© Becky Laney of Operation Actually Read Bible

Book Review: Screwtape Letters (1942)

The Screwtape Letters. C.S. Lewis. 1942. HarperCollins. 224 pages. [Source: Library]

I reviewed this Christian classic in 2009 and 2010. It's a book that I like to revisit every few years. It is a thought-provoking imaginative work. It's topsy turvy theology because of the demon perspective. Screwtape is writing letters to his nephew, Wormwood. Both are demons or tempters. So when they speak of their Enemy, they are speaking of God. And when they are speaking of Our Father, they are speaking of the devil. Many subjects are covered by Screwtape, all practical for the most part. The letters give readers something to think about. It's a book that requires your participation--your engagement. Readers have to discern what truths--if any--are to be found within these letters.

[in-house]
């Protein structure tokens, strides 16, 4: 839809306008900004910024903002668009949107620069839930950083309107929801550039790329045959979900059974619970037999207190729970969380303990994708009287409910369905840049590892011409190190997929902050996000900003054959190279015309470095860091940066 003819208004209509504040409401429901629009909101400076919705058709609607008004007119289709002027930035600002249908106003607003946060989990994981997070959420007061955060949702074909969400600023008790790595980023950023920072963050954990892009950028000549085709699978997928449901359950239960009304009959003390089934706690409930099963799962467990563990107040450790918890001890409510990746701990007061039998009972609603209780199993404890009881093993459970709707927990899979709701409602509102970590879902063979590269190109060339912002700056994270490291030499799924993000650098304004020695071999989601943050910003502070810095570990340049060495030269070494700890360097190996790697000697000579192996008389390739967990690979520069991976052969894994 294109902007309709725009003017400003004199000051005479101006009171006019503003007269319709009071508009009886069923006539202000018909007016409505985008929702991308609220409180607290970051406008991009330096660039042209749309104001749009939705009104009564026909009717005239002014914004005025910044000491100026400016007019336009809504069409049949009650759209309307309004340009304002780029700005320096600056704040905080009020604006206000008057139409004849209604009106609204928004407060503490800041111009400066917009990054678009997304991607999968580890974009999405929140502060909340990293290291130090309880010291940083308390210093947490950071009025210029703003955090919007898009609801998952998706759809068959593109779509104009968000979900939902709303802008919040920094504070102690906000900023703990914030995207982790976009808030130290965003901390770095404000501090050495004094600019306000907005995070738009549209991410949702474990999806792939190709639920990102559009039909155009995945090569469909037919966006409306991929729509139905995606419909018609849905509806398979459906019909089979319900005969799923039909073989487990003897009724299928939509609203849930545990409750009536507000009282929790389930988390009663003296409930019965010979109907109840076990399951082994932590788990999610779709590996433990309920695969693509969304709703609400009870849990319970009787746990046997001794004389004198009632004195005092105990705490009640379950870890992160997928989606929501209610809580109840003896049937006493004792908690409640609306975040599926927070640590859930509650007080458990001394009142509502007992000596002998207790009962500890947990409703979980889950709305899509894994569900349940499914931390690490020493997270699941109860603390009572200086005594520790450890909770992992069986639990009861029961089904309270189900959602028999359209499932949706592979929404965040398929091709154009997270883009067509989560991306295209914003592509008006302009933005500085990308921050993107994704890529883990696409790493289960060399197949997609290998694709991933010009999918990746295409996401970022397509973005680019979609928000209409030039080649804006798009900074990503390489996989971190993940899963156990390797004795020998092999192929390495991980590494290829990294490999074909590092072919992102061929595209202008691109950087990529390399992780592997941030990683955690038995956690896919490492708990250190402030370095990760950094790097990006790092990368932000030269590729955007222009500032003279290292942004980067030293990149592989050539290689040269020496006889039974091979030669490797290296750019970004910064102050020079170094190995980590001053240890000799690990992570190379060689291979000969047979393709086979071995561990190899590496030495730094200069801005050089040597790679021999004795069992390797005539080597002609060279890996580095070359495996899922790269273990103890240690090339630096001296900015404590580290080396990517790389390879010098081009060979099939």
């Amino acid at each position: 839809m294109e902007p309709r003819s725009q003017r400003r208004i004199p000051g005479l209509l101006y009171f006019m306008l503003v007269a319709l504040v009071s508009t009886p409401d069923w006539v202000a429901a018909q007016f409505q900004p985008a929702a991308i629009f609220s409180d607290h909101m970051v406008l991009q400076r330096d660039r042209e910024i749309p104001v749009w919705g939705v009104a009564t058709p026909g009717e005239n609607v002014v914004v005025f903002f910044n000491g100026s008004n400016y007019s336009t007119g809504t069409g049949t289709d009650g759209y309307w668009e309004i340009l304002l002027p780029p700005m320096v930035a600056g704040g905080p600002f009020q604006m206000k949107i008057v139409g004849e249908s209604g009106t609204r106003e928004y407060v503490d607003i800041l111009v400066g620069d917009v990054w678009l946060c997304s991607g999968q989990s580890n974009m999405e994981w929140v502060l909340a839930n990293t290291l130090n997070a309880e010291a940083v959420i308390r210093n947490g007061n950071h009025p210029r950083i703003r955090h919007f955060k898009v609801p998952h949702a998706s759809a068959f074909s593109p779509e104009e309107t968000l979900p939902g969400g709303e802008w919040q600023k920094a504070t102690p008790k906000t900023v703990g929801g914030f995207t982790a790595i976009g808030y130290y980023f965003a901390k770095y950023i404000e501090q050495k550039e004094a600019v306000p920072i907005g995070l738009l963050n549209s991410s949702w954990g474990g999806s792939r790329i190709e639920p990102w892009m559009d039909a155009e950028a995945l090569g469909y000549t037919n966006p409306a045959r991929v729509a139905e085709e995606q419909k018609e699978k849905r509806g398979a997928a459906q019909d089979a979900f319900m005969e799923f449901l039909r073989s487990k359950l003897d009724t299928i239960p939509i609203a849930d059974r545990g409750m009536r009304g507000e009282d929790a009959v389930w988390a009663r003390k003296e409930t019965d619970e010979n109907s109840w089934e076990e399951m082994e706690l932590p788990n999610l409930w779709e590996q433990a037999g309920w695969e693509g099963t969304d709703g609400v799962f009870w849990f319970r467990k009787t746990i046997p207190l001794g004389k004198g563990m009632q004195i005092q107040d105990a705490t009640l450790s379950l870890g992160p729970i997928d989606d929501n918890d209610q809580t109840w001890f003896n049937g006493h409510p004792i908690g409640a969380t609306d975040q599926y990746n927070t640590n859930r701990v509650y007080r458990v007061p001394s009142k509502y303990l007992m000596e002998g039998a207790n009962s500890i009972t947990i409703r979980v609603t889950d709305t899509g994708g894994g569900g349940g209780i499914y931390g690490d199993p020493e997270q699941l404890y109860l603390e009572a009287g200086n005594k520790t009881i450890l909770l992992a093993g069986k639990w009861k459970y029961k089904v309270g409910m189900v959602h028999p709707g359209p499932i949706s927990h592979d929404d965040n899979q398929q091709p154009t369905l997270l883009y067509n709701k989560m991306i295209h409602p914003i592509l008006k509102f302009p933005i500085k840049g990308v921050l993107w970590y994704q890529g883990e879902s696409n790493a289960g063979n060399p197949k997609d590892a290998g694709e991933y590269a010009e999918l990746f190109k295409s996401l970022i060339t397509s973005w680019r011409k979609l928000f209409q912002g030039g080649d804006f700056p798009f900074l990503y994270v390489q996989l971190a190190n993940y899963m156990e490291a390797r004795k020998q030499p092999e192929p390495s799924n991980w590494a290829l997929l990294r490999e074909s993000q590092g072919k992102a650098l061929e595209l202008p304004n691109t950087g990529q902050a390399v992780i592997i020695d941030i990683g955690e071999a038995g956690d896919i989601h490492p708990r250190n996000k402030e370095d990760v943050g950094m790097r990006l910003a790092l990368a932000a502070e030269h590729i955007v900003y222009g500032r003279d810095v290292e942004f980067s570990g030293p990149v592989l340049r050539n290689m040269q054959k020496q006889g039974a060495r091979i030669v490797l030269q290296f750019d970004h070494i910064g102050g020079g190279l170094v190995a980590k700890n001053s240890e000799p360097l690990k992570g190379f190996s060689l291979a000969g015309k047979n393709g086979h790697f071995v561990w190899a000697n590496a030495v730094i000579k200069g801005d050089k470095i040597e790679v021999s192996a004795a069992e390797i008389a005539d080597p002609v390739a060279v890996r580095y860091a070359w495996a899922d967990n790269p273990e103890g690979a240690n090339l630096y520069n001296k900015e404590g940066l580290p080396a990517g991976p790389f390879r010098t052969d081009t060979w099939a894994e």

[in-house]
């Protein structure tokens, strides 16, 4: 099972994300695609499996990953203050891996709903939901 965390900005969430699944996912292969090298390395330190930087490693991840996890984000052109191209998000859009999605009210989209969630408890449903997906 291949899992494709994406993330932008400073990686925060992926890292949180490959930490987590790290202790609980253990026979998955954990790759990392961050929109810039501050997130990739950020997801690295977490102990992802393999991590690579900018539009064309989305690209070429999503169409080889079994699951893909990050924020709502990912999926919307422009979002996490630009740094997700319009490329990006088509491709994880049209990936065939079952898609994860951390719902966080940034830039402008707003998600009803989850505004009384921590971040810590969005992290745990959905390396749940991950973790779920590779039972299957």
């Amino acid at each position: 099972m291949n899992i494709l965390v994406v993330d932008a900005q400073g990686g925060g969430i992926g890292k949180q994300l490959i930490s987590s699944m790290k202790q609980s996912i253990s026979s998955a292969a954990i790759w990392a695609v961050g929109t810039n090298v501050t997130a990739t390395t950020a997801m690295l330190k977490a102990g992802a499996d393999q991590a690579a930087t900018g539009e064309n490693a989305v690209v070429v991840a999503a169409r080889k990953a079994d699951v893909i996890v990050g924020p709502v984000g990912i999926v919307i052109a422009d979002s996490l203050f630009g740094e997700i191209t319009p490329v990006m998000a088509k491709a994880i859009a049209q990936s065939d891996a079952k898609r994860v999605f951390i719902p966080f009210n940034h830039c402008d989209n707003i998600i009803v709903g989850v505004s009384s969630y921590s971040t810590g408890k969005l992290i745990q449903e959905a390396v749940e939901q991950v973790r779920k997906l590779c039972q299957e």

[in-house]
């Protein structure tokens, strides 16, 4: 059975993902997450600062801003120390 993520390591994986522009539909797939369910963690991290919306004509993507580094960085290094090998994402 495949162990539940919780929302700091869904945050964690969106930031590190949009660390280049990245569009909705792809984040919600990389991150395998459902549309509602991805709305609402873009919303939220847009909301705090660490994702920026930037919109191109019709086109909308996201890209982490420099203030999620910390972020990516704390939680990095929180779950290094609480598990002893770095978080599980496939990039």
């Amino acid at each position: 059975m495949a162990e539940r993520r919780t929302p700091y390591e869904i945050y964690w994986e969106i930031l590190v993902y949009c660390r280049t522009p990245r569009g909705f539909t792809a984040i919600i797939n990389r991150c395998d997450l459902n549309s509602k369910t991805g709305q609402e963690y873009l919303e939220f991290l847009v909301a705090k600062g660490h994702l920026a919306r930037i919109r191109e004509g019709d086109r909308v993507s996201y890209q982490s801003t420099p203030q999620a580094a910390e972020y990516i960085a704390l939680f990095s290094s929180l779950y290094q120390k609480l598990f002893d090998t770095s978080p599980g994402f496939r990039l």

Wormword's human has become a Christian. Will advice from his wise Uncle Screwtape prove useful in keeping his human from maturing in the faith? Will he be able to woo his human away from the Enemy? Can he make his human's faith ineffective and irrelevant? Will Wormwood be able to use the World War to his advantage?

I shared a handful of quotes in my earlier review. I will not repeat those here. I've selected other quotes to share this time:

From letter 1:
The trouble about argument is that it moves the whole struggle on to the Enemy's own ground. He can argue too, whereas in really practical propaganda of the kind I am suggesting. He has been shown for centuries to be greatly the inferior of Our Father Below. By the very act of arguing, you awake the patient's reason; and once it is awake, who can foresee the result? Even if a particular train of thought can be twisted so as to end in our favour, you will find that you have been strengthening in your patient the fatal habit of attending to universal issues and withdrawing his attention from the stream of immediate sense experiences. Your business is to fix his attention on the stream. Teach him to call it 'real life' and don't let him ask what he means by 'real.'
From letter 3:
Keep his mind on the inner life. He thinks his conversion is something inside him and his attention is therefore chiefly turned at present to the states of his own mind--or rather to that very expurgated version of them which is all you should allow him to see.